Thank you for your service, Nick Collison!
From the man of the hour:
Royce Young (ESPN) helps Nick Collison pen his retirement letter: “I’ve played with some incredible players, future Hall of Famers, and had the unique experience of spending my entire career with one franchise, but in two different cities. I started in cold gyms in small towns in Iowa and ended up playing in more than 1,000 games over 15 years in the best league in the world. I’ve had an incredible run. I’m proud of my career. But it’s time to go. I’m retiring from competitive basketball.”
Gary Bedore (Kansas City Star) on Collison’s former college coach, Roy Williams, reminiscing on his former player: “We had a 45-minute conversation,” Williams said. “He said some great things to me. I tried to tell him how proud I was, but he said some things that made me feel very, very good. I didn’t go out there for him to make me feel good,” Williams added, laughing, “I went there to try to help make him feel good, to let him know I was still supporting him as much as I possibly could.”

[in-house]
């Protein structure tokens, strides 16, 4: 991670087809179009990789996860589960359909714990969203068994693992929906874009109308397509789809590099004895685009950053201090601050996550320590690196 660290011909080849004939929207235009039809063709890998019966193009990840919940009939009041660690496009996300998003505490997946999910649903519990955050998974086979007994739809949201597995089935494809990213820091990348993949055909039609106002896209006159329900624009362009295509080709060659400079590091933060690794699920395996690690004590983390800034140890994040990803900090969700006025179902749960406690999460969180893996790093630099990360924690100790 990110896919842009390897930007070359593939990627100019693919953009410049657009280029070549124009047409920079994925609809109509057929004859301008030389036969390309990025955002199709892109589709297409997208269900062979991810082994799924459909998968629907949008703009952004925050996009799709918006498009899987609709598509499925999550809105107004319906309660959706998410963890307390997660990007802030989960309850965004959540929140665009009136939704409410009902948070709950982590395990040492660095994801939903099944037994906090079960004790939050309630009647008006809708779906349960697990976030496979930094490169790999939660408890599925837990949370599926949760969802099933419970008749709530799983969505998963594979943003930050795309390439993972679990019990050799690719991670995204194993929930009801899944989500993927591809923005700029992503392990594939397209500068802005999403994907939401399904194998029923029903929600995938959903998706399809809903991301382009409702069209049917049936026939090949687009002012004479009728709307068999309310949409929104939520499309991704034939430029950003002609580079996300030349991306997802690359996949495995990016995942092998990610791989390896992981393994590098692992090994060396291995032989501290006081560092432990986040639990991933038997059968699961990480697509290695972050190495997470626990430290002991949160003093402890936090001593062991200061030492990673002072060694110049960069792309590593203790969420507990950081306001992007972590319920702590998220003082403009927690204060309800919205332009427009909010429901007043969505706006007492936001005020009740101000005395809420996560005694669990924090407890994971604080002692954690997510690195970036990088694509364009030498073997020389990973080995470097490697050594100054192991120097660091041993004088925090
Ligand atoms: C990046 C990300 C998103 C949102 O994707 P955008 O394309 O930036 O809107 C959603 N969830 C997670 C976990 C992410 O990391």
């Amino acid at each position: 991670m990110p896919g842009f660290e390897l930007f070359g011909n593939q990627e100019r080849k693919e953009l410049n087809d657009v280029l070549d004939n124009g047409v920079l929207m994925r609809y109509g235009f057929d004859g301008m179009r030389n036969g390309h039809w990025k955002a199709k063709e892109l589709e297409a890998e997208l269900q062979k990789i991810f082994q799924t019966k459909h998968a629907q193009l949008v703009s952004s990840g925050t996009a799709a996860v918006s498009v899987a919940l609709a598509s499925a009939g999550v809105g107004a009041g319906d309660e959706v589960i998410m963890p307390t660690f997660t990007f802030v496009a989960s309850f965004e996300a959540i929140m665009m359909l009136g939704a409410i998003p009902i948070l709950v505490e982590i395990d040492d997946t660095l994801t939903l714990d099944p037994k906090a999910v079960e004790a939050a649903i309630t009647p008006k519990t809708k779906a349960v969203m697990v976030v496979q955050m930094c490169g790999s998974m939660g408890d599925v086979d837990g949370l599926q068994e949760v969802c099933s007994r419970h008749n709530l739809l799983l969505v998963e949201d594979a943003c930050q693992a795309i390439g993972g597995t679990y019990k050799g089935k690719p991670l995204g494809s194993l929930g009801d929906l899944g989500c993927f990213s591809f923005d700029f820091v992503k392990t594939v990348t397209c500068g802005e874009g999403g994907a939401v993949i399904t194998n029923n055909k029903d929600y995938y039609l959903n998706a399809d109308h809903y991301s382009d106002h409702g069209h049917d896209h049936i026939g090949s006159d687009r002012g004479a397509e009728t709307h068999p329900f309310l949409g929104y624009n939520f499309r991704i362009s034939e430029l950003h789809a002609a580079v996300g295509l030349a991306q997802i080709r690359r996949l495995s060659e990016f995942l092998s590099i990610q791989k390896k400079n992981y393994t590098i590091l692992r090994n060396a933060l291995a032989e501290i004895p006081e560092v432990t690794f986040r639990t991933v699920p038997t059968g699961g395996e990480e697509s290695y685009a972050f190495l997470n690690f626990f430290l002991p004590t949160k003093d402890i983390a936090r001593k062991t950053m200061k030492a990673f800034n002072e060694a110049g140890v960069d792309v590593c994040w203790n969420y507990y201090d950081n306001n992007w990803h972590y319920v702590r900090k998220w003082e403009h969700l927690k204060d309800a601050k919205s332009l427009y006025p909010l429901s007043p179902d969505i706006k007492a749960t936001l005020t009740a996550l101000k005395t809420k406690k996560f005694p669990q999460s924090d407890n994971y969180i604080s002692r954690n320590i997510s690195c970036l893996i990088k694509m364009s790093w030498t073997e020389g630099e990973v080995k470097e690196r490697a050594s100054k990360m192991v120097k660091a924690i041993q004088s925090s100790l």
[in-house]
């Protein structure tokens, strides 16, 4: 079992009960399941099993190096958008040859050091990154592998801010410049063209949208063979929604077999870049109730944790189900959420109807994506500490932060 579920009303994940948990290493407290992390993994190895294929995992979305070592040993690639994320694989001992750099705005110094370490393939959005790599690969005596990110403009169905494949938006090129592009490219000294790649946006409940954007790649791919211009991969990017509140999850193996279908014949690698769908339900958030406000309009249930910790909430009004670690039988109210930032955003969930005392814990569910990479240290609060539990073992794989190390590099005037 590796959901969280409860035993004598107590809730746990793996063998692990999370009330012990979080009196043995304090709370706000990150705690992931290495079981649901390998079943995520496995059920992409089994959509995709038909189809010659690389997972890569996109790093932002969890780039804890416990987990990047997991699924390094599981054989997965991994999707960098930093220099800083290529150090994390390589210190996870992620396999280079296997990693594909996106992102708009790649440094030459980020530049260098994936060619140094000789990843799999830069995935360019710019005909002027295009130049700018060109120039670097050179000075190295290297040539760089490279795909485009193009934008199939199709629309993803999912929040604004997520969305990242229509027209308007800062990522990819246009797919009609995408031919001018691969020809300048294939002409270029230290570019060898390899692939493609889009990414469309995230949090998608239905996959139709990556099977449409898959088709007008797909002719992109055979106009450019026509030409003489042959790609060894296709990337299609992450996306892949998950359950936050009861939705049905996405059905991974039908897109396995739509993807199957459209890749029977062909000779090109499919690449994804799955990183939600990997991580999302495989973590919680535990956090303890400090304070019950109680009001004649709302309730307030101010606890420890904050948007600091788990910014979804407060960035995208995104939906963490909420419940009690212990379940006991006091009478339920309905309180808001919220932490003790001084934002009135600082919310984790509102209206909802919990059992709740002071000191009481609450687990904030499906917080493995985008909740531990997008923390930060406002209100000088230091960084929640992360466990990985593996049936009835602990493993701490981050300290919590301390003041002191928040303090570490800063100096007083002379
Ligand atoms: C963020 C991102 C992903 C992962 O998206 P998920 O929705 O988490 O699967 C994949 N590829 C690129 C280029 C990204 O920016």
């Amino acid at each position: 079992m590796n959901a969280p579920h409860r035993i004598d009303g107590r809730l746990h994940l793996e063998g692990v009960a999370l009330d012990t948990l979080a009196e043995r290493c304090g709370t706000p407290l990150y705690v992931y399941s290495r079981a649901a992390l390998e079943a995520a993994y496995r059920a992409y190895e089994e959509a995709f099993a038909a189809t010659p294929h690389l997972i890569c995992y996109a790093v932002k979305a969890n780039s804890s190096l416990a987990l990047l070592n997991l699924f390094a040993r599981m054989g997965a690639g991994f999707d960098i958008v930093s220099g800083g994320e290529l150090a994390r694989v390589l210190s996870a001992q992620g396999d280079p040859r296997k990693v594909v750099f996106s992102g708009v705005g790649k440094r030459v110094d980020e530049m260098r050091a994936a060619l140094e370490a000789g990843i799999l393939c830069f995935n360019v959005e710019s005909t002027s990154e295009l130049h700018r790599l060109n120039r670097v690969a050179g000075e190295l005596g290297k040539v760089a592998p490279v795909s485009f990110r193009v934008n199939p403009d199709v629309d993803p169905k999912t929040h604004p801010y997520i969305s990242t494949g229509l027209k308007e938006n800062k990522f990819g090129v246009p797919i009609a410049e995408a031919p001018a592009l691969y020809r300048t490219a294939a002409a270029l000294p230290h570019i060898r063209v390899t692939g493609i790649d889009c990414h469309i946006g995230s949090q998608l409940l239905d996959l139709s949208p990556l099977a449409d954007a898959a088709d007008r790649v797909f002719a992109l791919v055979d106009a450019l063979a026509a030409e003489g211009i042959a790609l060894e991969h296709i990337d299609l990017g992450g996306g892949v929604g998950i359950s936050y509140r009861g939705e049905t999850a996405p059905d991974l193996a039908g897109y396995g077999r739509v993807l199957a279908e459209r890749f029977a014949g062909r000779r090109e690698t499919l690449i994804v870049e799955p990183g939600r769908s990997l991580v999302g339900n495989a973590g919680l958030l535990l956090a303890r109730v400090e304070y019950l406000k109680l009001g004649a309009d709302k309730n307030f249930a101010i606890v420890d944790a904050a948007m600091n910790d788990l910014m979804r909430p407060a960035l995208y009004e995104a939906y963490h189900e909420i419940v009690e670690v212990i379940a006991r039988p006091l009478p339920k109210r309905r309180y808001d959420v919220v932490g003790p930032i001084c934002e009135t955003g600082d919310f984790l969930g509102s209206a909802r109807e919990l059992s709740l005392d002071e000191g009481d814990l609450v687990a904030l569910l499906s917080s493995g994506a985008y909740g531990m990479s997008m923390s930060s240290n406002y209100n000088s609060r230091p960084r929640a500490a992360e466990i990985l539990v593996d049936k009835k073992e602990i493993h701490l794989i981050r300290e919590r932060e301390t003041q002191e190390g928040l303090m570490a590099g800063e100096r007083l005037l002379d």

Fred Katz (Norman Transcript) say Westbrook can improve his shot via his pre-shot mechanics: “Though Westbrook has always been a below-average 3-point shooter, he’s far more successful as a spot-up threat than as a pull-up one. He’s weaved in and out of solid seasons and unacceptable ones throughout his career, but has hit 34 percent of catch-and-shoot 3-point attempts since Second Spectrum began tracking that type of data in 2013-14. And while Westbrook’s catch-and-shoot accuracy is still below league average, a 3-point shot that has a 34 percent chance at going in is usually an efficient one. It means more than one point per possession, a top-tier figure for a half-court offense.”
Russell Westbrook released a statement on Collison’s retirement in Westbrookian fashion:
Don’t forget about the last regular season home game for the Thunder this past season and what Westbrook did before the game. I’m pretty sure he knew:
And who could ever forget this piece of cinematic history?
Nick Gallo (OKCThunder.com) reflects on Collison’s career with the Thunder: “Around town, Collison earned the moniker Mr. Thunder, a nickname given to him by Thunder Assistant General Manager Troy Weaver, who encouraged the team to carry themselves more like the well-respected, longtime NBA forward. At the practice facility however, Collison goes by “Dirty”, a nickname coined by assistant coach Mark Bryant.”